On the other hand, these things work much better on a keyboard, email, presentations, documents, proposals, agreements, lists these are more formal and they need to be communicated clearly and a keyboard is the best way. But if you’ve ever tried to solve a difficult problem over a chat or email, you’ve probably found yourself frustrated. Can you remember the last time that you shared a typed up word document or a powerpoint presentation with your colleagues looking for their ideas and input? What did you actually get back, spelling and grammar corrections, format? Suggestions when you share a document, people tend to focus in on the detail and you probably won’t get any ideas at all. As professor sanson said, they’ll see the wood for the trees. The high formality format encourages focus on minute, detail here’s how professor sandson applied this concept to everyday work. When you present an idea, you want discussion from hand, write it when you present an idea where you want the person to edit the document, but not to see the real content type it. On the other hand, what happens when you share a room and a whiteboard with your colleagues to discuss an idea? You can probably recall a time when you’ve done this with a team that’s really working well together, you get lots of ideas flying around and you’ll get different perspectives. The format encourages big picture thinking. This is often lost in a dominated world. We need low formality content to develop our best ideas, both individually and in our teams.

Before we get down into the detail, you can’t skip the thinking step and go right into the detail, but unfortunately i think it’s evident that many people do today. They go straight to the keyboard first, and that leads to poor outcomes. Professor sanson was far from an advocate of the old ways, a better approach. Rather, he was really ahead of his time. He was interested in applying research to new technologies like tablets with pens, and he stands out for his considered approach to technology in the classroom, not technology for the sake of technology, but rather the application of scientific process to the adoption of technology. Professor sanson’s presentation also introduced me to what he called the performance preference disconnect in a 2009 study by savoy, proctor and salvendy. Students were shown to get better results from what the authors called chalk and talk lectures as opposed to lectures with finished powerpoint slides. But even after being shown, the results, students still preferred powerpoint. What i took from professor samson’s work is something that i’ve always intuitively known, that low formality content is very important, and low formality can be done in a digital world. So long as your device has a pen apps like microsoft, onenote whiteboard and office 365 apps with inking enable low formality work in a digital space. I’Ll leave a link to one of professor samson’s presentations below, unfortunately, it’s, not very well recorded as a lot of his work was before youtube.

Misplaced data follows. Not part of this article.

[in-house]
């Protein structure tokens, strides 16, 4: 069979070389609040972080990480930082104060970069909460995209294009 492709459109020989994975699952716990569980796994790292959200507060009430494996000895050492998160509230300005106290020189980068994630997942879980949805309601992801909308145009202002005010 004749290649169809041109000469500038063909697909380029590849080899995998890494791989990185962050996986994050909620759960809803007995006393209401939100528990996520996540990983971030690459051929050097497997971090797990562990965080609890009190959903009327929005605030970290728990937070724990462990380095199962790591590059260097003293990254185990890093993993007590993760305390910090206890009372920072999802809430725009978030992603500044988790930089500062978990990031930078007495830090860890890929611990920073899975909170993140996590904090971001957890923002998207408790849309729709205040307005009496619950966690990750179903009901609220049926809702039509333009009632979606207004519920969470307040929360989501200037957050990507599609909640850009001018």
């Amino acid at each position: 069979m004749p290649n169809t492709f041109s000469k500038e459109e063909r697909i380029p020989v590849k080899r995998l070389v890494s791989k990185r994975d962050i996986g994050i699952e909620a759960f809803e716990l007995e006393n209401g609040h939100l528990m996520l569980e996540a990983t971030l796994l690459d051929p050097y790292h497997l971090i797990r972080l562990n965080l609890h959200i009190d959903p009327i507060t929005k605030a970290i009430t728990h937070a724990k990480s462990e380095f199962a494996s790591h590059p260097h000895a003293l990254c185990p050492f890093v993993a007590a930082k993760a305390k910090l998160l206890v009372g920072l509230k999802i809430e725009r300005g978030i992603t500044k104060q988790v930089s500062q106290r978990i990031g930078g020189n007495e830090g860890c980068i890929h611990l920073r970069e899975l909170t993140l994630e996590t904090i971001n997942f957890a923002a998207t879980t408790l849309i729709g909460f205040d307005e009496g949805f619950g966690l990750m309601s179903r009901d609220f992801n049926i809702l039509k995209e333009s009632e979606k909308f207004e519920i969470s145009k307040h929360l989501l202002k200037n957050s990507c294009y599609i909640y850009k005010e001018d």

Professor sanson does have a number of published papers on using tablets in education. I’Ll leave some links to those below, as well as some of the works that he cites for further reading. So, if you’d like to know more about working with low formality in a digital world, then you’re in the right place hit like and subscribe and we’ll see.

https://www.youtube.com/watch?v=QO8dQnSwgH8